Guests spend night seeing stars

JPL astronomer and LCF resident gives midnight lessons at his personal observatory.

October 14, 2010|By Megan O'Neil,
  • JPL atronomer Stephen Edberg looks at sky full of stars through his 14-inch telescope on Friday, Oct. 8, 2010. Edberg maintains his own observatory north of Frazier Park where he occassionally hosts family, friends and astronomy students.
JPL atronomer Stephen Edberg looks at sky full of stars…

It's pitch dark and Stephen Edberg can barely make out who is who among the dozen guests he has assembled at his personal observatory in Lockwood Valley, just north of Frazier Park.

But this lesson requires only the light of the stars, which radiate above, unmolested by city lights, like a billion pinholes in the black sky. Slowly, with Edberg's guidance, the constellations take shape — Draco the Dragon, Corona Borealis and Lyra. Then it is on to the Messier Objects, nebulae and star clusters catalogued by 18th Century French astronomer Charles Messier. And finally, the planets.

"If you look carefully at Jupiter now, you can see all four of its moons," Edberg, 57, told his guests.

The La Cañada resident and Jet Propulsion Laboratory astronomer has maintained his observatory, which is equipped with a retractable roof and a 14-inch telescope, since 1993 when he and eight like-minded friends bought a 5-acre plot of undeveloped land to use for star gazing. He visits whenever there is any significant terrestrial event, and is occasionally joined by colleagues or friends.


On this particular night, Edberg's guests include La Cañada High School science teacher Tom Traeger and a handful of recent LCHS graduates.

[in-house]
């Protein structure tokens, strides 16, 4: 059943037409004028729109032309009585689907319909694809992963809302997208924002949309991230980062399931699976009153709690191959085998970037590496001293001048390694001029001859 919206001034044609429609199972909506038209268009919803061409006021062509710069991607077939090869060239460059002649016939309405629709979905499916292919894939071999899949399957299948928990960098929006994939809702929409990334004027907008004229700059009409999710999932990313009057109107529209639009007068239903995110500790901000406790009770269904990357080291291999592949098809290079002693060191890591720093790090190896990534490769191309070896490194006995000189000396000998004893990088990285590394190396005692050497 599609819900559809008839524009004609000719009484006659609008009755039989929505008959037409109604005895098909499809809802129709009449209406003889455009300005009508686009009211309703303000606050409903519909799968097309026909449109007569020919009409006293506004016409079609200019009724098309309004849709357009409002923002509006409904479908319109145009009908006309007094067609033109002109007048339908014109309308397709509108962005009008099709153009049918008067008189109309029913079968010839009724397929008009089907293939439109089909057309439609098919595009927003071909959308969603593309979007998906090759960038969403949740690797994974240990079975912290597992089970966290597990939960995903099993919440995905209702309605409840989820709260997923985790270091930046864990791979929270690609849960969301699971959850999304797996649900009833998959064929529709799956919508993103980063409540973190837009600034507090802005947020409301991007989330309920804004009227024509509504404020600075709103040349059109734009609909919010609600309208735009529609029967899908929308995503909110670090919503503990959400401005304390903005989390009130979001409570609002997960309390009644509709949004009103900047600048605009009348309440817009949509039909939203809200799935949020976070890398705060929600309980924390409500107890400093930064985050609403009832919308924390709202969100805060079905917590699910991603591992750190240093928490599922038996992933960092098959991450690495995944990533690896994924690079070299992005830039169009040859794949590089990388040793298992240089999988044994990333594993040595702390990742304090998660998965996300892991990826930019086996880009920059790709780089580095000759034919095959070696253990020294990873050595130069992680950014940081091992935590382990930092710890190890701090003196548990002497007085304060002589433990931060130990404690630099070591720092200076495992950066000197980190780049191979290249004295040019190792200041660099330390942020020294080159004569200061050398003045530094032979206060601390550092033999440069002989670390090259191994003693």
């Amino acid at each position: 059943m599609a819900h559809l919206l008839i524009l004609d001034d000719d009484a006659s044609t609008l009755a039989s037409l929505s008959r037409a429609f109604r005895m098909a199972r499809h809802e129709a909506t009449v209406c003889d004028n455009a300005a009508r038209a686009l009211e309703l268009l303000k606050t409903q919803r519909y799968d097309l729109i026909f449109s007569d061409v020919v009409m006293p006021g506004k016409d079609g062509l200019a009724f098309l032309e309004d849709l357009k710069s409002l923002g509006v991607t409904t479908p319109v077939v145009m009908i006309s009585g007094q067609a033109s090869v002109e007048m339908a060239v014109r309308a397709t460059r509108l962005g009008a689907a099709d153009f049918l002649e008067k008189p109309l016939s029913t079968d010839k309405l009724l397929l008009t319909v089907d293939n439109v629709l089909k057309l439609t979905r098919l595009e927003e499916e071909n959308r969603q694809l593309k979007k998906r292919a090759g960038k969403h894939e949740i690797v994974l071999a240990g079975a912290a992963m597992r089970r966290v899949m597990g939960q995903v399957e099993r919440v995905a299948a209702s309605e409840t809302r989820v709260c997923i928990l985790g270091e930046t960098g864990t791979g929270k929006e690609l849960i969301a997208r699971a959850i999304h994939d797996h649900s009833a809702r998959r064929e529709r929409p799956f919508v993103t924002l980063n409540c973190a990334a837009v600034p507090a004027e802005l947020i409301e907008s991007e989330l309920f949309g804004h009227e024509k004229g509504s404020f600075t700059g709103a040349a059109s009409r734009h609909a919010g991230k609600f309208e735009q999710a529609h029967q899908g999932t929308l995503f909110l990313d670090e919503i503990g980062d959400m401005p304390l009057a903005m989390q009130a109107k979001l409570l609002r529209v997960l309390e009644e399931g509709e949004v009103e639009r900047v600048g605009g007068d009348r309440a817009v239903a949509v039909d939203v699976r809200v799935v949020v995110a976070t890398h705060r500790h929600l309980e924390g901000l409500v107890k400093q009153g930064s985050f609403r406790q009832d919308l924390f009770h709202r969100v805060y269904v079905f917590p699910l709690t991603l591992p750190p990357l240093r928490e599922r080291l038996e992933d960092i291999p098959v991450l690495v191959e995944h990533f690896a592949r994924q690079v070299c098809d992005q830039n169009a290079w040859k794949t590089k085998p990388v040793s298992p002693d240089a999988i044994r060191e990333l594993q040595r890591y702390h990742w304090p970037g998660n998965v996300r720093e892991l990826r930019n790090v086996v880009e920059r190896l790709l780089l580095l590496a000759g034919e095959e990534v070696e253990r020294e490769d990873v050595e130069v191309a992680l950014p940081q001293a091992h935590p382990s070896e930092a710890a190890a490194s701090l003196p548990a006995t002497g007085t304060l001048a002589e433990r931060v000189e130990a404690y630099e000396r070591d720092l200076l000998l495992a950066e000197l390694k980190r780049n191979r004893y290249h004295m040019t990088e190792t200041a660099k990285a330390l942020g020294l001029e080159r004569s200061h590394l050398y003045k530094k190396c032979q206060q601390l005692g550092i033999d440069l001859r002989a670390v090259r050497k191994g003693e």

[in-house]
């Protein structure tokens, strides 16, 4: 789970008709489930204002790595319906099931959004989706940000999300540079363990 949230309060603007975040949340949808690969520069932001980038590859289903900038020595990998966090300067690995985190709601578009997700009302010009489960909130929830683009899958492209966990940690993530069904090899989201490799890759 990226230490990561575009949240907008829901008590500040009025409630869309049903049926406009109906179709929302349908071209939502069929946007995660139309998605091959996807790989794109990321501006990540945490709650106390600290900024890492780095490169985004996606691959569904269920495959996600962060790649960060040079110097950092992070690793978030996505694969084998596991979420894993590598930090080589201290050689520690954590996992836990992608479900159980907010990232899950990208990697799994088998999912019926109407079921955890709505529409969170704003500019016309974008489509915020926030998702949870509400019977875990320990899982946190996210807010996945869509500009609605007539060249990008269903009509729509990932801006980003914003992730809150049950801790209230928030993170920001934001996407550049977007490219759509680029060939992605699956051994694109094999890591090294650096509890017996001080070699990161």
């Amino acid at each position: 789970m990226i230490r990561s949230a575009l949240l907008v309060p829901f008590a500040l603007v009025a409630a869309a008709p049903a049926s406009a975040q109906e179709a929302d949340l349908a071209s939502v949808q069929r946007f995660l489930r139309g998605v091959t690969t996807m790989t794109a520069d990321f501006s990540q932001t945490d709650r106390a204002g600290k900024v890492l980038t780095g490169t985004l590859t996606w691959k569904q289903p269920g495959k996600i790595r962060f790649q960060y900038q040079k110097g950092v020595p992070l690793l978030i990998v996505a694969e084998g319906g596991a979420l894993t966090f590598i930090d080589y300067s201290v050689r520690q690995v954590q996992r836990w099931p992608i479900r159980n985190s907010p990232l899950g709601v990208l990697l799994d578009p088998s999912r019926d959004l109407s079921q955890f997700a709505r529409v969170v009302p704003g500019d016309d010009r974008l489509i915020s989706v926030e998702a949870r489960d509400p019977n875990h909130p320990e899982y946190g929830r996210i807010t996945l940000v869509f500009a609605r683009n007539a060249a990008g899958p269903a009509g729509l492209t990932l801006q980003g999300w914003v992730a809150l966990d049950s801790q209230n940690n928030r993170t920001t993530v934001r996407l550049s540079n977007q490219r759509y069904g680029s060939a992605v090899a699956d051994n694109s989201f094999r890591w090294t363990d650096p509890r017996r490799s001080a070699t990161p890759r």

"You point your telescope to one section of sky, and you see the same amount of stars in one view that you are seeing in the whole sky, and it is just mind blowing," Traeger, himself an amateur astronomer, said.

One by one, heads pop up through the open roof of the observatory as the stargazers climb up a stepladder to reach the eyepiece of the telescope. They pepper Edberg with questions about the age and size of each object in the sky. And they ooh and ah when he points out what he refers to as the UCLA stars, Albireo A and Albireo B, a pair of stars in the Cygnus constellation that burn yellowish and bluish, respectively, mimicking the university's colors.

"I think I like teaching students [about astronomy] because it kind of reconnects them with how humans used to be," Traeger said. "We used to be able to see a sky, and now, you look up into the sky in LA [at night] and you don't see a thing. People don't have that connectedness any more with the sky."

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